When I first started photography at 15 years old, I didn’t know anything about organizing a team. I would bribe my younger sister into being my model for the afternoon, pulling clothing from her wardrobe and doing the makeup (really badly) myself. I was worlds away from the average fashion photography set, which typically involves a team of agency represented models, a professional make up artist, hair stylist, set designer, wardrobe stylist, and assistants. This is how I conducted my photoshoots for years, and after a while I realized that I needed to expand.
“Peter Lindbergh: A Different Vision on Fashion Photography” will be on view from September 10, 2016 until February 12, 2017 at the Kunsthal in Rotterdam, Holland. Just two days before the exhibition opens, the photographer will be giving an exclusive masterclass for students.
I'm back with yet another editing contest, but this one has a twist you'll either love or hate. As I was recently in San Francisco teaching alongside Dave Gallagher, CEO of Capture Integration, for our course on CreativeLive, it occurred to me that almost no one (at least) that I knew personally edited solely in Capture One. That is, taking an image to completion using nothing but Capture One, which would mean not using the sacred Adobe Photoshop in any way. Challenge accepted?
When you're shooting film, especially large format film, you have a lot of time to think. When your hands are in a bag and you're loading or unloading many sheets of film, the mind tends to wander and probably the subject that crosses my mind the most is "why?" Shooting digitally would be so much faster. I could be out having a beer somewhere! I could be editing some images in Photoshop from an editorial gig that I've been putting off. Hell, I could be practicing my juggling skills (or learning to juggle). So, why am I instead up to my elbows in this bag, enduring the necessary tedium of film life? Here are some common doubts I have and the reasons I push past them!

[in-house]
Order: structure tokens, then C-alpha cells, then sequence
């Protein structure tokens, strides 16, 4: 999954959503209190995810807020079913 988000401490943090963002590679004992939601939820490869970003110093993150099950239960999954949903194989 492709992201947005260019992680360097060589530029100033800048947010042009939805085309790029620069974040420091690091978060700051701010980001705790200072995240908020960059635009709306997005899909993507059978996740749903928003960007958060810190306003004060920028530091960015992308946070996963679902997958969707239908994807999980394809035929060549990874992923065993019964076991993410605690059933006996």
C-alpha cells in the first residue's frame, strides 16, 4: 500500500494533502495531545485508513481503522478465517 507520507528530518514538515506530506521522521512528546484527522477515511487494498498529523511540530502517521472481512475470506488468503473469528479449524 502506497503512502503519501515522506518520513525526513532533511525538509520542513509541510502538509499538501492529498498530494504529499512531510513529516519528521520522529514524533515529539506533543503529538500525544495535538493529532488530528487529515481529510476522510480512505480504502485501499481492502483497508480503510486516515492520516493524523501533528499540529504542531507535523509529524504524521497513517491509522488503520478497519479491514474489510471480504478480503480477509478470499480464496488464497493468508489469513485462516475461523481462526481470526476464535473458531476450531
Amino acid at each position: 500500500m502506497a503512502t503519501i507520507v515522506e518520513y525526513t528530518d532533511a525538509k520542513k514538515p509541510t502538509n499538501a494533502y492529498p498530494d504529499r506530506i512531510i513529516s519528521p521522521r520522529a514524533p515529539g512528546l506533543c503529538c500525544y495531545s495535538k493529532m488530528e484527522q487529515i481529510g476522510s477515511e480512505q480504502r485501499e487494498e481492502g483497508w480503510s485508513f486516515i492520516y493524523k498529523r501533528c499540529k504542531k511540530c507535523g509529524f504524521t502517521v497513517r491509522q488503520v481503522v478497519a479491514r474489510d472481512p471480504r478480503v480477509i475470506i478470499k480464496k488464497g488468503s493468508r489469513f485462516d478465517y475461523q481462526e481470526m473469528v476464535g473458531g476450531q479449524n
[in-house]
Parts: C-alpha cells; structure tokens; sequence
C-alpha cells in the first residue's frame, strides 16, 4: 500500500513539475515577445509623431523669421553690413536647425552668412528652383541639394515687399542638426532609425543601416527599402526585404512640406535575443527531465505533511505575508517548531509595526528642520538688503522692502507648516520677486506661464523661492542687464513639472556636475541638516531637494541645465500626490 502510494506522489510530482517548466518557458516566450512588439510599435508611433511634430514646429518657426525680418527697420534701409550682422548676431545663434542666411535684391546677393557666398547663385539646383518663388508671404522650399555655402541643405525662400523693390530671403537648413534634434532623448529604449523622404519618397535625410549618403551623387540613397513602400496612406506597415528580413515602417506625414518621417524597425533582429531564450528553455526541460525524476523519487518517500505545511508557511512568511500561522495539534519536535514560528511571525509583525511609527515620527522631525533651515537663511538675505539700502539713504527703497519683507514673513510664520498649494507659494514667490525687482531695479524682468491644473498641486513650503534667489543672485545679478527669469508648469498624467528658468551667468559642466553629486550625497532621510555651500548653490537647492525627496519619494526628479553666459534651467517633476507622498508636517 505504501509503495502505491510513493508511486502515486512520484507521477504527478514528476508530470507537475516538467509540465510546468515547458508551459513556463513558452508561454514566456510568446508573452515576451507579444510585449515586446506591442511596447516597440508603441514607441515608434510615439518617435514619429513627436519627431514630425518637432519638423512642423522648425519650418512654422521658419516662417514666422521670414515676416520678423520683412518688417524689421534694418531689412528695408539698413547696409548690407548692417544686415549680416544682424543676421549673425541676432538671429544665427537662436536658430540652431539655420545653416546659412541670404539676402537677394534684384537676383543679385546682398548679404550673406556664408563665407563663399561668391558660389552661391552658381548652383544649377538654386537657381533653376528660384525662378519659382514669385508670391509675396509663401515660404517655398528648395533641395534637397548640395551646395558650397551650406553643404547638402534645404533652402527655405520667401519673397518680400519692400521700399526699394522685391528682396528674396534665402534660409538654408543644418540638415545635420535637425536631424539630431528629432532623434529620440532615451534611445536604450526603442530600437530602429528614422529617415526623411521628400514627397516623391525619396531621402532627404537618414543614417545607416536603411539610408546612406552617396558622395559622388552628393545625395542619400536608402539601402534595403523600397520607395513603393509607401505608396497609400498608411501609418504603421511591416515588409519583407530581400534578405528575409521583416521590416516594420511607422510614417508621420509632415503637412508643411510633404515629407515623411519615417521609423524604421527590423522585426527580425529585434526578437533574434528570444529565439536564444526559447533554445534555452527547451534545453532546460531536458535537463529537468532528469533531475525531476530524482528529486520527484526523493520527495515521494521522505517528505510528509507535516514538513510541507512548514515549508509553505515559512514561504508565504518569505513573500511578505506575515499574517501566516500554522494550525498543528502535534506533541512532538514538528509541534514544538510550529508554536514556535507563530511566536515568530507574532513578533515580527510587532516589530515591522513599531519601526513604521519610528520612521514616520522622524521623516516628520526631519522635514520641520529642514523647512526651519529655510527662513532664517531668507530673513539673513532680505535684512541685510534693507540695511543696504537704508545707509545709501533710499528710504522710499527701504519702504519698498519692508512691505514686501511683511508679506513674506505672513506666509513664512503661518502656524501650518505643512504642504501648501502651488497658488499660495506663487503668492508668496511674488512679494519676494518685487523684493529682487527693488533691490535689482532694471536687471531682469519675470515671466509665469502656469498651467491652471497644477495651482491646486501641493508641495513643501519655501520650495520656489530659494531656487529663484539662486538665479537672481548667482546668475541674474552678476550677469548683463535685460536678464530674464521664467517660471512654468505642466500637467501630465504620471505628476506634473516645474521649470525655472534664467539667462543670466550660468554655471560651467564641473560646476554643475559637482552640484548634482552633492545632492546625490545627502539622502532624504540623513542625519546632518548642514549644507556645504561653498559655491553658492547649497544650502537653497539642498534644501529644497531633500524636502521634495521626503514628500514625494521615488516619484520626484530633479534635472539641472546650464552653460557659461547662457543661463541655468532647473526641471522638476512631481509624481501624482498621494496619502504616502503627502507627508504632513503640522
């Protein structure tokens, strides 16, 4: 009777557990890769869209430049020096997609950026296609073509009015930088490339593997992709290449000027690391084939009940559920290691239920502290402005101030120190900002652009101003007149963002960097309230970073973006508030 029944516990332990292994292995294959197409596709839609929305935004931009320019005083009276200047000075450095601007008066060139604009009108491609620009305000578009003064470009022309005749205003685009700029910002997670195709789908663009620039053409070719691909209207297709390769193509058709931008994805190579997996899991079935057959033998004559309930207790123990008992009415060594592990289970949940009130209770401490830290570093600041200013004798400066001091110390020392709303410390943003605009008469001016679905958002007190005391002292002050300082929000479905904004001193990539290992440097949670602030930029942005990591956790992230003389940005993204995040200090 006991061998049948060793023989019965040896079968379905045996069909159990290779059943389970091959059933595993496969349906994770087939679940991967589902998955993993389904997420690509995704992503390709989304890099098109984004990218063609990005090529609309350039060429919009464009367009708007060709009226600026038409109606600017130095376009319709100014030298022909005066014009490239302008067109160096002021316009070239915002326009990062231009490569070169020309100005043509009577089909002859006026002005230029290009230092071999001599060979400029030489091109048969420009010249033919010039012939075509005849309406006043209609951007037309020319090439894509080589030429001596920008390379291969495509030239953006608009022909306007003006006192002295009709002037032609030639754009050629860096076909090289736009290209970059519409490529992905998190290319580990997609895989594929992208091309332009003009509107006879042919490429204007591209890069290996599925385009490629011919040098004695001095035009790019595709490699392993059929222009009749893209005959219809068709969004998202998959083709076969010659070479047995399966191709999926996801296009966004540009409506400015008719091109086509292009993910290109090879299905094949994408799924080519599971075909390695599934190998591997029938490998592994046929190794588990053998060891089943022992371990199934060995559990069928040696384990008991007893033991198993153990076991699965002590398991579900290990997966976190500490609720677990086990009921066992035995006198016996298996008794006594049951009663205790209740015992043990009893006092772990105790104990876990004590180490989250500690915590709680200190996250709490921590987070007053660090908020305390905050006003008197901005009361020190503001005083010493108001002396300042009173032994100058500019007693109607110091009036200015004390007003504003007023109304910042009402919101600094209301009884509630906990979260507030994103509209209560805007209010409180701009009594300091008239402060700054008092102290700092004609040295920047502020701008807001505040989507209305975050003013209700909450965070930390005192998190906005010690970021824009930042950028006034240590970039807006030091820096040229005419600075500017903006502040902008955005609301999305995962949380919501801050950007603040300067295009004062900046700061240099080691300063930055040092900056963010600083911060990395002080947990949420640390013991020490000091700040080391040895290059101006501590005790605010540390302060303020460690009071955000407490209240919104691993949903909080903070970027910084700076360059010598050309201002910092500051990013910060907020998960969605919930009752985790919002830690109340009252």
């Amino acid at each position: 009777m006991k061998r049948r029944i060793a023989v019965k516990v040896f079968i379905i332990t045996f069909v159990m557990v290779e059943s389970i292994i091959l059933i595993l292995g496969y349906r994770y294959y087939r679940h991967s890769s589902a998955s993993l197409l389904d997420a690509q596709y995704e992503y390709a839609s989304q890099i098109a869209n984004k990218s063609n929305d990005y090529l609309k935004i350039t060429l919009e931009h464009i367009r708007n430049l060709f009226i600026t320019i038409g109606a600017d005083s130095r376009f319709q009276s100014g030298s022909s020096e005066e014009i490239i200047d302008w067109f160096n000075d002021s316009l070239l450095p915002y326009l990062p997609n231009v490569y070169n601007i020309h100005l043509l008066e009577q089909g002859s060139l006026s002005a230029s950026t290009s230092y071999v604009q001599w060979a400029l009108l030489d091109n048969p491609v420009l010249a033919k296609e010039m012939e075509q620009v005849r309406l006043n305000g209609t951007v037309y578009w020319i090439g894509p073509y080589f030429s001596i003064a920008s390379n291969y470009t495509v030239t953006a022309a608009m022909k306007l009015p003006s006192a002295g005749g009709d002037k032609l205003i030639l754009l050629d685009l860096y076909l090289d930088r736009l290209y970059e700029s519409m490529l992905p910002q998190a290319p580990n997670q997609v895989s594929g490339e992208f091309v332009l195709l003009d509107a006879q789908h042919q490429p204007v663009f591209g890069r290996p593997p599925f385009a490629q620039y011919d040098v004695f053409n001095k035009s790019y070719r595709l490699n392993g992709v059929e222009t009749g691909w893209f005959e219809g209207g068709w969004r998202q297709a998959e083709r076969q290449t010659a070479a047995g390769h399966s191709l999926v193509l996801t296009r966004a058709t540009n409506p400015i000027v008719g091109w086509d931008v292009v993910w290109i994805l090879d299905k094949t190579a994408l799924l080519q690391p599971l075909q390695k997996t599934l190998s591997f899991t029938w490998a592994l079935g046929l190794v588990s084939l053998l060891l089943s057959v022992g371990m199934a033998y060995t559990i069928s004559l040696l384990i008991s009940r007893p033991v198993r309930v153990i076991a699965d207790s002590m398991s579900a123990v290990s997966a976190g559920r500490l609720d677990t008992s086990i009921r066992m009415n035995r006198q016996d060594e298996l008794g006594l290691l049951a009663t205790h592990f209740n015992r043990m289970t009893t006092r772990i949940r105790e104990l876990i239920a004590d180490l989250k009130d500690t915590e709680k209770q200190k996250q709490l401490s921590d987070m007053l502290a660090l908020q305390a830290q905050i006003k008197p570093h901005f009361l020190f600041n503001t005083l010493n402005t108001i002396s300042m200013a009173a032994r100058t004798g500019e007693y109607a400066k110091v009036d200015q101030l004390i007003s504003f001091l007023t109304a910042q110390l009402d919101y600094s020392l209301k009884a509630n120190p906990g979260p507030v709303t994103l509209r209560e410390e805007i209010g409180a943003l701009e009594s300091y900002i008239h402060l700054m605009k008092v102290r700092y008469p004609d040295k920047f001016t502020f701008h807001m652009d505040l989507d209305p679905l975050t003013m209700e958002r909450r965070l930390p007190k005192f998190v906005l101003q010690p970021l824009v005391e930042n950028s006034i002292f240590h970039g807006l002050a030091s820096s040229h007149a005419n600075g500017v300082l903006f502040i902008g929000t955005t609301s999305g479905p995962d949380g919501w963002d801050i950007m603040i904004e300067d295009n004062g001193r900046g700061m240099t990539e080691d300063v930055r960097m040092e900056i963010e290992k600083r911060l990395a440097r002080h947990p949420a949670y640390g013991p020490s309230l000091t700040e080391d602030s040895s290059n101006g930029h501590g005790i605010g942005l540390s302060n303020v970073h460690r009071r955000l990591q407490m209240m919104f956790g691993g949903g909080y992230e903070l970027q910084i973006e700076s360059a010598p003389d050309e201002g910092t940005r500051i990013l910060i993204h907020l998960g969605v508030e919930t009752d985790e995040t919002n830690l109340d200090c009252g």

This article will probably seem like a giant “duh” to a lot of you out there. Hell, even most avid selfie-shooters have figured this out. This is geared more towards the photographers who lust after huge, expensive light modifiers and overlook the amazing light source that is probably staring them in face. I suggest you start staring back!
Style is one of the most important aspects of fashion photography. Having a consistent portfolio of images that reflects who you are and your creative vision is really important when it comes to clients viewing your work. Many fashion photographers, including myself, have struggled with making their work stand out from the crowd. Here are a few tips from what I have learned about finding your style and visual voice as a photographer.
A beauty dish can be extremely versatile if you learn how to control the way it modifies light. Most photographers simply use beauty dishes to light the face, but you can use it to light full length photos if you know how to position the light correctly. In this video, I’ll demonstrate three ways to use a beauty dish for beauty and fashion photography.
It is a common expectation that when clients hire you, it is because they like your style and think you will help project their brand’s identity. But what do you do when, despite previous exchanges, on the shooting day, you realize that your clients have entirely different expectations. Do you just change everything to adapt to their needs or do you say no?